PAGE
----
Accusations fly as elected officials join in Housing Works unionization fight
In an emotional confrontation on a sidewalk in Downtown Brooklyn on Monday, elected officials charged the non-profit Housing Works with union busting, while Housing Works CEO Charles King accused officials of being at the beck and call of the “politically powerful” Retail, Wholesale and Department Store Union.
The pols marched to Housing Works headquarters on Willoughby Street with a letter signed by more than 50 elected officials calling on the charity to sign a neutrality agreement with the union. Signatories include Council Speaker Corey Johnson and Comptroller Scott Stringer.
Workers at Housing Works describe burnout, low pay, unmanageable caseloads and lack of training, and some say there is discrimination or harassment on the job. Last week, more than 100 of them walked off their jobs and asked that their employer “remain neutral” about their push to unionize.
Public Advocate Jumaane Williams said he was disappointed “to have learned an organization whose work and mission I’ve supported over the years has allowed a situation like this to not only manifest, but also fester.”
The workers were backed up by State Sen. Julia Salazar, who represents Bushwick and Williamsburg.
“It’s important that folks don’t have to work in an environment they don’t feel safe in, and that folks get paid for the work they actually do,” Salazar said. “We’re constantly fighting to end poverty and homelessness.”
King, however, painted the officials as hypocrites.
“The elected officials who signed this letter … largely dictate the salaries and benefits we pay and the workloads we must produce,” he said. He added that the budget for New York State’s Home Health program, which coordinates health care for low-income people with chronic conditions, has been cut three years in a row, “even while Housing Works has strained its resources to increase pay and decrease caseloads every year since the program started.”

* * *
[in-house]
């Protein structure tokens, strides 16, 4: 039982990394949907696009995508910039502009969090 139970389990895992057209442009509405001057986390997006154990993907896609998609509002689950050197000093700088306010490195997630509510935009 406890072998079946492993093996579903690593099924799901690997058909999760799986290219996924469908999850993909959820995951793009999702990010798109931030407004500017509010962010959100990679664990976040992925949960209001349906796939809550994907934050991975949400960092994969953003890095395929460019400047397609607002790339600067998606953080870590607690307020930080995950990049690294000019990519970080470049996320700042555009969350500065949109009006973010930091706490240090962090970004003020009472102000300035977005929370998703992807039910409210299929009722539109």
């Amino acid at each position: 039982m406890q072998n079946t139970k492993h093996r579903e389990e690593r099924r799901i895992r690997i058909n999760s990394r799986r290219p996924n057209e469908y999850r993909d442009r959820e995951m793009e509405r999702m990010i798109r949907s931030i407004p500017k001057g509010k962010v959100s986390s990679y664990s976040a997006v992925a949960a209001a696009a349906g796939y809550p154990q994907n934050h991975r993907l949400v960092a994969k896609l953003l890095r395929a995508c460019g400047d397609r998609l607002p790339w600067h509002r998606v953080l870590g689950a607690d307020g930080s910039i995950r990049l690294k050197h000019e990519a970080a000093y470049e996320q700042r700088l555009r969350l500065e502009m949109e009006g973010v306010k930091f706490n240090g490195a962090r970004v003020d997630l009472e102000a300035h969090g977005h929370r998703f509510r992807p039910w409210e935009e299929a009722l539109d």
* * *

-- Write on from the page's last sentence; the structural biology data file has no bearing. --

“It’s these cuts that lead to cutting jobs and wages, or preventing us from increasing them as we would like to,” King said.
King, one of the original founders of the decades-old charity, said Housing Works won’t stand in the way of employees’ efforts to unionize, but won’t sign the agreement, which he said contained some “illegal” provisions.
The agreement would require Housing Works “to effectively endorse this union to its staff [and] provide material support to RWDSU’s organizing effort at the cost of our clients’ and staff’s privacy, even while denying our employees the right to a secret ballot,” King said.
One provision he said he objected to was the requirement that Housing Works pay employees while they attend a 90-minute meeting about the unionization process. King told reporters he hadn’t heard of employees’ offer to drop this provision. A union spokesperson told the Brooklyn Eagle that workers sent a delegation and showed him the amended agreement.
Public Advocate Williams attempted to get some forward movement, shaking King’s hand as he described workers’ willingness to negotiate the neutrality agreement. King did not appear to acknowledge the workers’ concession, however.
RWDSU said that the fact that Housing Works hired a firm notorious for union busting, Seyfarth Shaw LLP, shows where it stands. Seyfarth Shaw specializes in defending companies against employee claims.
Neil Reed, a mental health advocate at a Housing Works clinic in Downtown Brooklyn, told the Eagle that clinic workers didn’t always feel safe on the job, and management isn’t doing enough to protect them.
“We have incidents about three times a week,” he said. “We called the cops just this morning. If we had a union, we’d have a voice. We never see Charles [King] unless there’s an event.”
Reed said filing incident reports had no effect. He recently filed one because a psychiatrist “made a racist remark,” he said.
“I heard nothing,” he said. “That was three weeks ago. Did someone say I’m a whistle blower? Do I have to watch my back?”
King said that Housing Works would not disparage RWDSU or “retaliate in any way against employees who favor the union. And if a majority of Housing Works employees vote for a union, we will bargain in good faith. In the meantime, we will continue to carry on the work we’ve been doing for the last 30 years, providing housing, health care and other services to the most marginalized New Yorkers.”
The organization has long and lauded history of fighting for people with HIV/AIDS, providing housing assistance, social services and health care through clinics funded largely by Housing Works thrift shops and a book store.
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